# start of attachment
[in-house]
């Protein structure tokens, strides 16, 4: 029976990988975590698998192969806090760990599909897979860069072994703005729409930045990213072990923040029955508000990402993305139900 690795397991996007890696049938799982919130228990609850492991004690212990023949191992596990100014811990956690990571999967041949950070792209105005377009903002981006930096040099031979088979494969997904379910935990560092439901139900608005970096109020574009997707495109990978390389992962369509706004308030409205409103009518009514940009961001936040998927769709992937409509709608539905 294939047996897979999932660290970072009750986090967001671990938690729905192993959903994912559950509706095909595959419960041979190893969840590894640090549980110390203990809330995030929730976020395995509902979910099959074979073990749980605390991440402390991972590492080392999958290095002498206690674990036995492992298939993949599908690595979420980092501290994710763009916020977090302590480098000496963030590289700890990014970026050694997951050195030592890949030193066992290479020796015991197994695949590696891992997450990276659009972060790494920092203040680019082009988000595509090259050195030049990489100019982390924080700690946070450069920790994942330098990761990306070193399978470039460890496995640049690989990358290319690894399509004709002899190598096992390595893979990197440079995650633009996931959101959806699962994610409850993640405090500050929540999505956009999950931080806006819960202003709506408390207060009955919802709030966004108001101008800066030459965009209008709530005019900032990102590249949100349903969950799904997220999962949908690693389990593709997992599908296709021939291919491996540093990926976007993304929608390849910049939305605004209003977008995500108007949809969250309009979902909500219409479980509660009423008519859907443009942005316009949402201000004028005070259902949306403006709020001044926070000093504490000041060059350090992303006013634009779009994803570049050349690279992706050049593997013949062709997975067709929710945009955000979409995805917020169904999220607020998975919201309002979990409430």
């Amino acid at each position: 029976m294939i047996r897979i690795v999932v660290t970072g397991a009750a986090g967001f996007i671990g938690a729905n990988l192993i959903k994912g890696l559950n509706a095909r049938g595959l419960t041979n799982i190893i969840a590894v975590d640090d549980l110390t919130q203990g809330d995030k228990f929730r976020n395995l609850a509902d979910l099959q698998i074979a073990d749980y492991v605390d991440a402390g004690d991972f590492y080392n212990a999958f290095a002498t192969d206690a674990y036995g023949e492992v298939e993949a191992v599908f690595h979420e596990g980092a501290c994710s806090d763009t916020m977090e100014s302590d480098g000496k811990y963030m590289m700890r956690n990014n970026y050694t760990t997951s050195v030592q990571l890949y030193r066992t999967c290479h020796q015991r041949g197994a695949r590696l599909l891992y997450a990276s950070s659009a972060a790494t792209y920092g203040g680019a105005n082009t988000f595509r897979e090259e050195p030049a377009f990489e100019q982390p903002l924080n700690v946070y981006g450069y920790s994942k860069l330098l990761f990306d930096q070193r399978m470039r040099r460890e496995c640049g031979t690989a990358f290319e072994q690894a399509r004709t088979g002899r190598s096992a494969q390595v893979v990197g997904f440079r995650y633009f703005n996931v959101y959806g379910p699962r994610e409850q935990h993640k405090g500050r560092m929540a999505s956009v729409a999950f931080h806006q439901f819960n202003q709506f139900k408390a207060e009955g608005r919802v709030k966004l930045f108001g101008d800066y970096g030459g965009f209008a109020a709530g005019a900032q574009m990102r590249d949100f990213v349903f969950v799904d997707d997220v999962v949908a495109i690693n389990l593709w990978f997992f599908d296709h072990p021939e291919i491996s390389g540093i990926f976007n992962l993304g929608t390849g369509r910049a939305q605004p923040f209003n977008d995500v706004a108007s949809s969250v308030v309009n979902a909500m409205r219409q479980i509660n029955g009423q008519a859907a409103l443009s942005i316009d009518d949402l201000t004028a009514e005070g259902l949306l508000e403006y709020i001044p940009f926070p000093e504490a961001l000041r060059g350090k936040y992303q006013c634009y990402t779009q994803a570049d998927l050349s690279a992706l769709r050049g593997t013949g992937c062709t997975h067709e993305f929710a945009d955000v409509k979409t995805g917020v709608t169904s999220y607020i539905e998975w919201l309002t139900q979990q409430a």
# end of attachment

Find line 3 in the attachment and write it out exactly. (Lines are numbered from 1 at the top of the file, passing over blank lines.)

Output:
């Amino acid at each position: 029976m294939i047996r897979i690795v999932v660290t970072g397991a009750a986090g967001f996007i671990g938690a729905n990988l192993i959903k994912g890696l559950n509706a095909r049938g595959l419960t041979n799982i190893i969840a590894v975590d640090d549980l110390t919130q203990g809330d995030k228990f929730r976020n395995l609850a509902d979910l099959q698998i074979a073990d749980y492991v605390d991440a402390g004690d991972f590492y080392n212990a999958f290095a002498t192969d206690a674990y036995g023949e492992v298939e993949a191992v599908f690595h979420e596990g980092a501290c994710s806090d763009t916020m977090e100014s302590d480098g000496k811990y963030m590289m700890r956690n990014n970026y050694t760990t997951s050195v030592q990571l890949y030193r066992t999967c290479h020796q015991r041949g197994a695949r590696l599909l891992y997450a990276s950070s659009a972060a790494t792209y920092g203040g680019a105005n082009t988000f595509r897979e090259e050195p030049a377009f990489e100019q982390p903002l924080n700690v946070y981006g450069y920790s994942k860069l330098l990761f990306d930096q070193r399978m470039r040099r460890e496995c640049g031979t690989a990358f290319e072994q690894a399509r004709t088979g002899r190598s096992a494969q390595v893979v990197g997904f440079r995650y633009f703005n996931v959101y959806g379910p699962r994610e409850q935990h993640k405090g500050r560092m929540a999505s956009v729409a999950f931080h806006q439901f819960n202003q709506f139900k408390a207060e009955g608005r919802v709030k966004l930045f108001g101008d800066y970096g030459g965009f209008a109020a709530g005019a900032q574009m990102r590249d949100f990213v349903f969950v799904d997707d997220v999962v949908a495109i690693n389990l593709w990978f997992f599908d296709h072990p021939e291919i491996s390389g540093i990926f976007n992962l993304g929608t390849g369509r910049a939305q605004p923040f209003n977008d995500v706004a108007s949809s969250v308030v309009n979902a909500m409205r219409q479980i509660n029955g009423q008519a859907a409103l443009s942005i316009d009518d949402l201000t004028a009514e005070g259902l949306l508000e403006y709020i001044p940009f926070p000093e504490a961001l000041r060059g350090k936040y992303q006013c634009y990402t779009q994803a570049d998927l050349s690279a992706l769709r050049g593997t013949g992937c062709t997975h067709e993305f929710a945009d955000v409509k979409t995805g917020v709608t169904s999220y607020i539905e998975w919201l309002t139900q979990q409430a």